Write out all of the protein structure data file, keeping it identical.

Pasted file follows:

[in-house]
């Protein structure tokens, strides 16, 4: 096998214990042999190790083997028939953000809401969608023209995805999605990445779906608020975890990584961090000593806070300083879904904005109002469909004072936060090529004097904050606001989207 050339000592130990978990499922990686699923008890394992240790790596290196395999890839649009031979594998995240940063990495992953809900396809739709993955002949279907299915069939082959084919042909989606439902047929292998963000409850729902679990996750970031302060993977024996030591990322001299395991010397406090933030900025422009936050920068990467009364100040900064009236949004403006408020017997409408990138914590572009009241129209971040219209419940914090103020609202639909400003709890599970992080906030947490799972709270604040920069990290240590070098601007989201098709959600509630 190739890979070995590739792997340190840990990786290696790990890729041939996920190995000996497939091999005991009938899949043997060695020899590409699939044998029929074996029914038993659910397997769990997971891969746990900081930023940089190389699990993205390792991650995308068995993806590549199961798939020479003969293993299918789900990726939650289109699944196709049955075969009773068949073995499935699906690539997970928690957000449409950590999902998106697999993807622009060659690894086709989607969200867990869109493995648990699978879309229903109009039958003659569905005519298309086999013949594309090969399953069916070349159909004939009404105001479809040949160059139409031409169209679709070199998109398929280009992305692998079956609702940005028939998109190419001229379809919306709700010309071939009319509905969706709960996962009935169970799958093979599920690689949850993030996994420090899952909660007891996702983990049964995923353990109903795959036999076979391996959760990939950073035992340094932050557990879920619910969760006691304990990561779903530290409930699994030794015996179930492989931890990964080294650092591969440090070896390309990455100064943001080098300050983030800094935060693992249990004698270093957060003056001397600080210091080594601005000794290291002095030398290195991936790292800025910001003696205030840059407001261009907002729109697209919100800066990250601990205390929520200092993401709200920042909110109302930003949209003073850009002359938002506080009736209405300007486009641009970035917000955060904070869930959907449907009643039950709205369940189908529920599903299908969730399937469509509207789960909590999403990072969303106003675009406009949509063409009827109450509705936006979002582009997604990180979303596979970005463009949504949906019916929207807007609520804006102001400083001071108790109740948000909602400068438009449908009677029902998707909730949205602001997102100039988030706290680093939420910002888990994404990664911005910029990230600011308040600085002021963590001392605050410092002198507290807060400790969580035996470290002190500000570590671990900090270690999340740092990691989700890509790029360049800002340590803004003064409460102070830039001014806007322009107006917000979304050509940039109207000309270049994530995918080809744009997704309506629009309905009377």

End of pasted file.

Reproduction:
[in-house]
């Protein structure tokens, strides 16, 4: 096998214990042999190790083997028939953000809401969608023209995805999605990445779906608020975890990584961090000593806070300083879904904005109002469909004072936060090529004097904050606001989207 050339000592130990978990499922990686699923008890394992240790790596290196395999890839649009031979594998995240940063990495992953809900396809739709993955002949279907299915069939082959084919042909989606439902047929292998963000409850729902679990996750970031302060993977024996030591990322001299395991010397406090933030900025422009936050920068990467009364100040900064009236949004403006408020017997409408990138914590572009009241129209971040219209419940914090103020609202639909400003709890599970992080906030947490799972709270604040920069990290240590070098601007989201098709959600509630 190739890979070995590739792997340190840990990786290696790990890729041939996920190995000996497939091999005991009938899949043997060695020899590409699939044998029929074996029914038993659910397997769990997971891969746990900081930023940089190389699990993205390792991650995308068995993806590549199961798939020479003969293993299918789900990726939650289109699944196709049955075969009773068949073995499935699906690539997970928690957000449409950590999902998106697999993807622009060659690894086709989607969200867990869109493995648990699978879309229903109009039958003659569905005519298309086999013949594309090969399953069916070349159909004939009404105001479809040949160059139409031409169209679709070199998109398929280009992305692998079956609702940005028939998109190419001229379809919306709700010309071939009319509905969706709960996962009935169970799958093979599920690689949850993030996994420090899952909660007891996702983990049964995923353990109903795959036999076979391996959760990939950073035992340094932050557990879920619910969760006691304990990561779903530290409930699994030794015996179930492989931890990964080294650092591969440090070896390309990455100064943001080098300050983030800094935060693992249990004698270093957060003056001397600080210091080594601005000794290291002095030398290195991936790292800025910001003696205030840059407001261009907002729109697209919100800066990250601990205390929520200092993401709200920042909110109302930003949209003073850009002359938002506080009736209405300007486009641009970035917000955060904070869930959907449907009643039950709205369940189908529920599903299908969730399937469509509207789960909590999403990072969303106003675009406009949509063409009827109450509705936006979002582009997604990180979303596979970005463009949504949906019916929207807007609520804006102001400083001071108790109740948000909602400068438009449908009677029902998707909730949205602001997102100039988030706290680093939420910002888990994404990664911005910029990230600011308040600085002021963590001392605050410092002198507290807060400790969580035996470290002190500000570590671990900090270690999340740092990691989700890509790029360049800002340590803004003064409460102070830039001014806007322009107006917000979304050509940039109207000309270049994530995918080809744009997704309506629009309905009377």